Being aware and faithful to God (03/03/13 Sermon)

1 Corinthians 10:1-13
10I do not want you to be unaware, brothers and sisters, that our ancestors were all under the cloud, and all passed through the sea,2and all were baptized into Moses in the cloud and in the sea,3and all ate the same spiritual food,4and all drank the same spiritual drink. For they drank from the spiritual rock that followed them, and the rock was Christ.5Nevertheless, God was not pleased with most of them, and they were struck down in the wilderness.
6Now these things occurred as examples for us, so that we might not desire evil as they did.7Do not become idolaters as some of them did; as it is written, “The people sat down to eat and drink, and they rose up to play.”8We must not indulge in sexual immorality as some of them did, and twenty-three thousand fell in a single day.9We must not put Christ to the test, as some of them did, and were destroyed by serpents.10And do not complain as some of them did, and were destroyed by the destroyer.11These things happened to them to serve as an example, and they were written down to instruct us, on whom the ends of the ages have come.12So if you think you are standing, watch out that you do not fall.13No testing has overtaken you that is not common to everyone. God is faithful, and he will not let you be tested beyond your strength, but with the testing he will also provide the way out so that you may be able to endure it.

 

Have you heard this word, unagi? It is Japanese. If you love sushi, you are probably familiar with this. Yes, unagi is a kind of sushi. But now I am not telling you of sushi. Unagi has a different meaning. It is from the Japaness fighting style, karate. It means a total awareness or a total state of awareness. When you have achieved unagi, you can prepare and defend yourself from any danger at any given moment. A total awareness to prepare and to protect.

Have you considered this kind of awareness in your spiritual journey? In order for Christians to perform well in their spiritual journey, the awareness of God’s presence and grace is crucial.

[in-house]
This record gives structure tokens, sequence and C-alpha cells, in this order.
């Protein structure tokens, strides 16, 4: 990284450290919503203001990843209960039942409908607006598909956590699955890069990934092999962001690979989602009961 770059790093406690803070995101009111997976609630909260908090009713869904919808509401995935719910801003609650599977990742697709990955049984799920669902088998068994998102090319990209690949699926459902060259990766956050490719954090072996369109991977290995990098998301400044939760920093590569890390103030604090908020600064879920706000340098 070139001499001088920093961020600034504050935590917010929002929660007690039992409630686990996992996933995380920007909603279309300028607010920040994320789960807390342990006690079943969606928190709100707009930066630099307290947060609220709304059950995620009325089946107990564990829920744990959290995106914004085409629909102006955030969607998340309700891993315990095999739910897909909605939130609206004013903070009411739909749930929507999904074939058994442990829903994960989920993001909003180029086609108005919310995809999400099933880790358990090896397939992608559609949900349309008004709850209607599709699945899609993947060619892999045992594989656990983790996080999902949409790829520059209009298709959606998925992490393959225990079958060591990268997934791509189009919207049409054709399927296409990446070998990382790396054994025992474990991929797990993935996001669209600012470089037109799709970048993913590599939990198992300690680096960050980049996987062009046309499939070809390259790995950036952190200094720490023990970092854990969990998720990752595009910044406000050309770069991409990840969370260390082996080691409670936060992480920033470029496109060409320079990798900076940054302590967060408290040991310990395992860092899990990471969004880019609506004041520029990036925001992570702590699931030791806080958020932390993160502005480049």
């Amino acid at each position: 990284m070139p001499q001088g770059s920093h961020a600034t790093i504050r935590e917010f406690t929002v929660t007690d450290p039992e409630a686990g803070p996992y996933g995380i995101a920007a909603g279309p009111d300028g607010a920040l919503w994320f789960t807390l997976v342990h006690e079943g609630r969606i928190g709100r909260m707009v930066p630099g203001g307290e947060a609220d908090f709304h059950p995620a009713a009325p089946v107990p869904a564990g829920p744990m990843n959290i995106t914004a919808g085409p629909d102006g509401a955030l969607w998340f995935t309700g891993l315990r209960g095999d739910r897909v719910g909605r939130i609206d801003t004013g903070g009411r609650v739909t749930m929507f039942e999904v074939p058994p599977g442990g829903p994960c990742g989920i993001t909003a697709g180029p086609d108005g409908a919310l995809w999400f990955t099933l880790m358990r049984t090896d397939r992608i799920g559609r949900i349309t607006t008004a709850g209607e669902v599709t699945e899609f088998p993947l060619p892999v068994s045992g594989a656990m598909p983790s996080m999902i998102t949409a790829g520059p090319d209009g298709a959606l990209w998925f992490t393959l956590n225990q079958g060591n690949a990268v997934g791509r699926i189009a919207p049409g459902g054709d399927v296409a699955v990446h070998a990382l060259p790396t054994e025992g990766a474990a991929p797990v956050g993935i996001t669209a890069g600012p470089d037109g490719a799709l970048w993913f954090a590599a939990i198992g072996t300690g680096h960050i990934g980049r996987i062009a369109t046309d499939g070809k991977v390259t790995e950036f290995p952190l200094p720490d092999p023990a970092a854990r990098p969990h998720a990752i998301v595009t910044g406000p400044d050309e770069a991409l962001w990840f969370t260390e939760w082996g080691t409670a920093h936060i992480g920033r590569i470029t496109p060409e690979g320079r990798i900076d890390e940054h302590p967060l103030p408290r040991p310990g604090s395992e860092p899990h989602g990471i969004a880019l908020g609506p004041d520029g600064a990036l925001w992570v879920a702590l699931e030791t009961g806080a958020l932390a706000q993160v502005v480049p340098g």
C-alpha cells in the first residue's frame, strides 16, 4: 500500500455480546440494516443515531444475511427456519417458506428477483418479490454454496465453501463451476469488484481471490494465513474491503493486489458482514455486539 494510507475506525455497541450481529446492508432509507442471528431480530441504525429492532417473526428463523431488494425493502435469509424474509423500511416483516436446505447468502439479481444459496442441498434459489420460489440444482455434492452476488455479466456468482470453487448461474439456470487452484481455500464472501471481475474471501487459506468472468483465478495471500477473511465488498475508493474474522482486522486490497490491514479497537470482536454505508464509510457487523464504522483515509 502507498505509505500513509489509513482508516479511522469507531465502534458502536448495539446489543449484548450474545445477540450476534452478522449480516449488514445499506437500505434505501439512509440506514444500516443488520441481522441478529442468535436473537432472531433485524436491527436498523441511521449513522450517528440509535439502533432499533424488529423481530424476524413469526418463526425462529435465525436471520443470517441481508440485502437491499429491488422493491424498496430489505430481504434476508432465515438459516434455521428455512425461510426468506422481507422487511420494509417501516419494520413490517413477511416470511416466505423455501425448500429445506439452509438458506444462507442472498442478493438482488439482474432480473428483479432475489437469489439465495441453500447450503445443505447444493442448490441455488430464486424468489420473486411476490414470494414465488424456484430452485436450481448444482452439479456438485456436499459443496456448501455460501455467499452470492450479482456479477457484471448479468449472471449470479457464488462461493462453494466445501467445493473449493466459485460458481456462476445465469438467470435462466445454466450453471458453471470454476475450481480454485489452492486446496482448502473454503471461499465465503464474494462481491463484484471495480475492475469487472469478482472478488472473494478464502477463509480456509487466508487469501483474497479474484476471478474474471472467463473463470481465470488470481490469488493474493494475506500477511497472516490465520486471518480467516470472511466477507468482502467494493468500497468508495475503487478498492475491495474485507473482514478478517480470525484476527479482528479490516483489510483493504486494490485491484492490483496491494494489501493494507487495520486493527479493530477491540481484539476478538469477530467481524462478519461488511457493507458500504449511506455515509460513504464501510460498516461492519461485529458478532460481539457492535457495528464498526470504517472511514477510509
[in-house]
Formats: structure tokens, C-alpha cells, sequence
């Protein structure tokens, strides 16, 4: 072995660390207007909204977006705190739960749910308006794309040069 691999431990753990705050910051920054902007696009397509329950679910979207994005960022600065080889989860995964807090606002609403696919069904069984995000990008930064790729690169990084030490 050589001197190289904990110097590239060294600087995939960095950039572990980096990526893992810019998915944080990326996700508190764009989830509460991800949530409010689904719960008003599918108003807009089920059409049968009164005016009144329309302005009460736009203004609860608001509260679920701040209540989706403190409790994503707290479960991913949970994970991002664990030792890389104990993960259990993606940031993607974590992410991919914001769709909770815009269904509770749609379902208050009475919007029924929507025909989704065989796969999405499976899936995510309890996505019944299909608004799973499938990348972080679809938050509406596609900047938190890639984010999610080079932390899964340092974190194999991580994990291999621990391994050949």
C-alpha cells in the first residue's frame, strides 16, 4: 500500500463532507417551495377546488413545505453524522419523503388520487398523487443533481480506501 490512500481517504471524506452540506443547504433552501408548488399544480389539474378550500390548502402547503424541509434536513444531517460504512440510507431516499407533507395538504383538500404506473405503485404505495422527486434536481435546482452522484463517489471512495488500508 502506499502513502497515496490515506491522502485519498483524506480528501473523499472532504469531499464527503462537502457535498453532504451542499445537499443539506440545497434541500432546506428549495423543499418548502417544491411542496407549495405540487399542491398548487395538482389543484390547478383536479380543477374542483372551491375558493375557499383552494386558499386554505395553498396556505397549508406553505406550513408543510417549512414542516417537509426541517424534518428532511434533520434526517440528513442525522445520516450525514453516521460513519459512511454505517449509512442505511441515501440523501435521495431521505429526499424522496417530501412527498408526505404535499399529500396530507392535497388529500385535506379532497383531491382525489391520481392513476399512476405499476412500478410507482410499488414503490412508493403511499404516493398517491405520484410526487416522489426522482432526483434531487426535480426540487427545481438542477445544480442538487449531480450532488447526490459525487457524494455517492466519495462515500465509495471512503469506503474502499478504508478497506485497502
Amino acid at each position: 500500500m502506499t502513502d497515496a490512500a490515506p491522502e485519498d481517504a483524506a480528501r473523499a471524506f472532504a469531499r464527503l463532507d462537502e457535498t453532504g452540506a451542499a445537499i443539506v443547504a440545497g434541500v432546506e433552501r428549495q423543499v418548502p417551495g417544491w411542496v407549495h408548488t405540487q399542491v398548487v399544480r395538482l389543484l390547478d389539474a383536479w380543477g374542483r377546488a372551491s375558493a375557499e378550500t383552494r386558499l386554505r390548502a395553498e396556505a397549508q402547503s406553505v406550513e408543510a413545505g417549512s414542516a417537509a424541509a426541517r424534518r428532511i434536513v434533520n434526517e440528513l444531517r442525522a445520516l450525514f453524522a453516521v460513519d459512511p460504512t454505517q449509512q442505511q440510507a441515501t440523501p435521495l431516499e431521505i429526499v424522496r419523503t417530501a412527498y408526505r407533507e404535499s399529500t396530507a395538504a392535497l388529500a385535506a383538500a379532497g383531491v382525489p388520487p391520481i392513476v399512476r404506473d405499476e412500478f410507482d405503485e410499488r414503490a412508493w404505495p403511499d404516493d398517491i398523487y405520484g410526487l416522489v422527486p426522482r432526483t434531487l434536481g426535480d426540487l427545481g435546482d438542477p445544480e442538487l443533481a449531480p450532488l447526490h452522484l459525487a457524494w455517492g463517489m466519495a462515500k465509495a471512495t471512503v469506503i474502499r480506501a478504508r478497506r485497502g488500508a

However, as Christians, we have many challenges in our journey and those challenges make it hard to be aware of God’s love and presence. Especially, Christians living in modern American society face many challenges to their values and lifestyles. One of the biggest of these challenges is maintaining their Christian values while being continuously bombarded by worldly values found in secular music, movies, television programs, magazines, and advertising. American Christians have faced the challenges which come from the gap between Christian values and secular values. Also, they have faced many challenges such as diseases, disasters, injustice, murders, and various sufferings in their daily lives. We have many questions and those questions have gotten in the way of our spiritual journey. They distract us from the ability to be aware of God’s presence in our lives. We are very often disturbed and distracted in the course of our spiritual journey. We very often fail to be aware of God.

As I said, in the course of our spiritual journey, the awareness of God’s presence and grace is crucial. That is why Paul, in today’s text, told the Corinthians “I do not want you to be unaware.” Being aware of God is a way to communicate with God, to experience God’s love, and to keep our faith in God. Moreover, being aware of God helps us see ourselves as Christians and reexamine our faith in God.
I believe that Lent is the season to sharpen our awareness of God and ourselves, so we can grow in our faith and relationship with God. I encourage you to do this through this Lenten season.

 

Now take a look at today’s Scripture. According to the Scripture we read, Paul warns the Christians at Corinth that some of them are not on the path to a meaningful Christian life before God. He uses events from the Exodus to illustrate their plight. The Israelites were the Church’s spiritual ancestors who had participated in the outpouring of God’s providential care in the wilderness. They were covered by God’s grace and love and they could pass miraculously through the Red sea. They were under God’s protection and baptized as one community of God’s kingdom. Their spiritual food was manna and their spiritual drink was the water from the rock. This manna and the water from the rock of our ancestors remind us of the bread and wine in the Holy Communion in which God is present and God’s love and grace are full.